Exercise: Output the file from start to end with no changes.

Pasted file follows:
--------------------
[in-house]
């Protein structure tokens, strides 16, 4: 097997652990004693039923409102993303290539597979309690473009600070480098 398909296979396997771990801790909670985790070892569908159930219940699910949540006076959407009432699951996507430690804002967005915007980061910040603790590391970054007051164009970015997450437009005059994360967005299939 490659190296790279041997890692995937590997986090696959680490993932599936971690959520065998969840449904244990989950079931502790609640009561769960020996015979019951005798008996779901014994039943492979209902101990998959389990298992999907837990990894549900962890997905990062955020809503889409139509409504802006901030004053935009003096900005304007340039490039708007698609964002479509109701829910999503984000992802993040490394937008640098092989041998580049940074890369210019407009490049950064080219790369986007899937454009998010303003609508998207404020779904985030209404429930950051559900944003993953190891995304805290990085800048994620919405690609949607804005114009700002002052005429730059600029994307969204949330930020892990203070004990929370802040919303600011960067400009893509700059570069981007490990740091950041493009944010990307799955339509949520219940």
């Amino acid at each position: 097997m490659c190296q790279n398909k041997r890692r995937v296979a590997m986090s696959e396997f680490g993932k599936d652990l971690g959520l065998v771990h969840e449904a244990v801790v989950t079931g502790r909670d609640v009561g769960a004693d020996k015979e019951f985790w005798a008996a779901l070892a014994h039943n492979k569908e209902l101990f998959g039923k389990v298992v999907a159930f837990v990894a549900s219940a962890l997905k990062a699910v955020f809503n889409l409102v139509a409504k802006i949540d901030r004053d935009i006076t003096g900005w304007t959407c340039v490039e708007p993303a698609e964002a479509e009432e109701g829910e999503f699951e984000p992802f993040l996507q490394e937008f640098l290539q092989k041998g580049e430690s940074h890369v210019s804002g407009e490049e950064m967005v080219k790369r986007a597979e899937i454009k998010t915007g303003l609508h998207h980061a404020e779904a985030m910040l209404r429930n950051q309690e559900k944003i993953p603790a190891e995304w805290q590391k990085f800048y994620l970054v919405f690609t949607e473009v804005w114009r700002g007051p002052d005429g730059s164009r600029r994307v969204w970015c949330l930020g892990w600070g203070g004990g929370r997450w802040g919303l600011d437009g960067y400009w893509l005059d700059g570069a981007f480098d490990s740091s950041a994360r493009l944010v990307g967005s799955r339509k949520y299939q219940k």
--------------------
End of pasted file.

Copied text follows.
[in-house]
């Protein structure tokens, strides 16, 4: 097997652990004693039923409102993303290539597979309690473009600070480098 398909296979396997771990801790909670985790070892569908159930219940699910949540006076959407009432699951996507430690804002967005915007980061910040603790590391970054007051164009970015997450437009005059994360967005299939 490659190296790279041997890692995937590997986090696959680490993932599936971690959520065998969840449904244990989950079931502790609640009561769960020996015979019951005798008996779901014994039943492979209902101990998959389990298992999907837990990894549900962890997905990062955020809503889409139509409504802006901030004053935009003096900005304007340039490039708007698609964002479509109701829910999503984000992802993040490394937008640098092989041998580049940074890369210019407009490049950064080219790369986007899937454009998010303003609508998207404020779904985030209404429930950051559900944003993953190891995304805290990085800048994620919405690609949607804005114009700002002052005429730059600029994307969204949330930020892990203070004990929370802040919303600011960067400009893509700059570069981007490990740091950041493009944010990307799955339509949520219940």
């Amino acid at each position: 097997m490659c190296q790279n398909k041997r890692r995937v296979a590997m986090s696959e396997f680490g993932k599936d652990l971690g959520l065998v771990h969840e449904a244990v801790v989950t079931g502790r909670d609640v009561g769960a004693d020996k015979e019951f985790w005798a008996a779901l070892a014994h039943n492979k569908e209902l101990f998959g039923k389990v298992v999907a159930f837990v990894a549900s219940a962890l997905k990062a699910v955020f809503n889409l409102v139509a409504k802006i949540d901030r004053d935009i006076t003096g900005w304007t959407c340039v490039e708007p993303a698609e964002a479509e009432e109701g829910e999503f699951e984000p992802f993040l996507q490394e937008f640098l290539q092989k041998g580049e430690s940074h890369v210019s804002g407009e490049e950064m967005v080219k790369r986007a597979e899937i454009k998010t915007g303003l609508h998207h980061a404020e779904a985030m910040l209404r429930n950051q309690e559900k944003i993953p603790a190891e995304w805290q590391k990085f800048y994620l970054v919405f690609t949607e473009v804005w114009r700002g007051p002052d005429g730059s164009r600029r994307v969204w970015c949330l930020g892990w600070g203070g004990g929370r997450w802040g919303l600011d437009g960067y400009w893509l005059d700059g570069a981007f480098d490990s740091s950041a994360r493009l944010v990307g967005s799955r339509k949520y299939q219940k």